I’m not exactly sure how a producer who has credits for Nas, Mobb Deep, Rick Ross and Eminem can still qualify as one of hip-hop’s best kept secrets, but somehow the Alchemist has managed to maintain this status for the last decade. But without a doubt, Russian Roulette is going to change all that. If not for the guestlist that features every single hot indie rapper of the moment (i.e. Danny Brown, Schoolboy Q, Evidence, Fashawn, Roc Marciano, Action Bronson, & Guilty Simpson), then for the chance to flaunt his considerable chops over a patchwork of 30 tracks all sampled from Russian records.
This is a record in the grand tradition of Donuts, Dr. No’s Oxpiriment or the Beat Konducta series, but only in the sense that it’s drawn from one culture, with about 30 or so tracks woven intricately together. That’s as far as the comparisons go. The major difference here is the considerable presence and role of the stellar cast of emcees. The Alchemist weaves them all together into a rich tapestry of electro-jazz and funk that’s laced with a healthy dose (and variety) of straight spitting.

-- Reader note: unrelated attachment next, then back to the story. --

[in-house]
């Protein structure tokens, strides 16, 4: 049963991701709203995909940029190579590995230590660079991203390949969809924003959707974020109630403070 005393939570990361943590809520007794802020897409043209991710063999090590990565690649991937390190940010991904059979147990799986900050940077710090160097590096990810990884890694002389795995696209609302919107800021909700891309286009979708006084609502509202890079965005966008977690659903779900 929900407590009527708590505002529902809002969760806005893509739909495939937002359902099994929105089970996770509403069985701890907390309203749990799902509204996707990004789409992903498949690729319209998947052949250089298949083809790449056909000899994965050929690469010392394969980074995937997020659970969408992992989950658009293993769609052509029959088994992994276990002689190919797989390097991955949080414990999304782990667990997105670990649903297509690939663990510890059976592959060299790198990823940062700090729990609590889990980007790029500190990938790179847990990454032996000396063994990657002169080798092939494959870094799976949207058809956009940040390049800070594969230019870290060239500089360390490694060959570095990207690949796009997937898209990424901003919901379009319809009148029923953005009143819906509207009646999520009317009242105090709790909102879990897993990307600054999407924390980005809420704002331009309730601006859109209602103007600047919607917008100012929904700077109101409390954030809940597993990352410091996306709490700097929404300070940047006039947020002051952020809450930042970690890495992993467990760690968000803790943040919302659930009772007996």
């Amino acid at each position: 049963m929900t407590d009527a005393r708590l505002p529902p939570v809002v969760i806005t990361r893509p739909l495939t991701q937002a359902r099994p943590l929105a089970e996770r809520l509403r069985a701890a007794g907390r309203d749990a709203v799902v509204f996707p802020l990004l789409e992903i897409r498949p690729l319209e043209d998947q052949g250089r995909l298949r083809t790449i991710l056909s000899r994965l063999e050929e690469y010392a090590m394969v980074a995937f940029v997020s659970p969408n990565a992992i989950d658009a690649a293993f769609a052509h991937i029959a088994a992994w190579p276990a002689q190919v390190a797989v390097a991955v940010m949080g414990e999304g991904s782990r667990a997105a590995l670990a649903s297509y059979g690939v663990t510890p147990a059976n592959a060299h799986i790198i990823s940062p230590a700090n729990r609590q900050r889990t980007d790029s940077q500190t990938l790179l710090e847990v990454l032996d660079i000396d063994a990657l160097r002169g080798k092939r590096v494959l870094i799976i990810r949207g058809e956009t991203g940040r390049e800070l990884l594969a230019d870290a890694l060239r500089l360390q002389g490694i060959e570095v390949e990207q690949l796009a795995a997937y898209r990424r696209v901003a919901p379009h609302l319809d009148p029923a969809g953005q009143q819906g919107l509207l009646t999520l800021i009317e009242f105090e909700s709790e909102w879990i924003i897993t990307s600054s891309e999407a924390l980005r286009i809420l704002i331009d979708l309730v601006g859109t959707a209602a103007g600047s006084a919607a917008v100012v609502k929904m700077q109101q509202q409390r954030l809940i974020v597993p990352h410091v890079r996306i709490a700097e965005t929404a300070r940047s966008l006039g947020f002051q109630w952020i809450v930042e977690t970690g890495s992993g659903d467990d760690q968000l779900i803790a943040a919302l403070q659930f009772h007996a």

It’s a piece of work that painstaking hours and a huge amount of digging have clearly gone into. So great is the Alchemist’s dedication to his concept that advance copies of the album were only given out as one track MP3s, to ensure that the album is absorbed as it as it’s meant to be heard. It’s an unusual tactic, one that guarantees that Russian Roulette gets the close attention it deserves. However, it also means that it’s hard to talk about the album in anything other than general terms. And generally, Russian Roulette is very good. However, perhaps like the Tarkovsky films that these cyrillic soundscapes conjure up, it can at times be a touch too intense and a bit far out. But every time the cosmonauts take off, a rapper steps in to bring you down to earth. Ultimately, the best way to experience Russian Roulette is as The Alchemist intended; sit down to let it all wash over you.
Perhaps his greatest achievement here lies in the construction, an LP that balances the rappers with the beats into a seamless record. Occasionally it’s too smooth, and the novelty of the vocal samples quickly palls, but invariably there’s a rap, a flip or a hook to bring you back to earth. Why he’s called the project Russian Roulette, I’m not entirely sure – whether it’s because he thinks he’s taking a risk with the record, or it’s the only Russian pun he could come up with. But either way, it’s an oblique reference to a lack of control that he never displays. Russian Roulette should ensure that The Alchemist attains a prominence that while he might not seek, he surely deserves.
– Will Georgi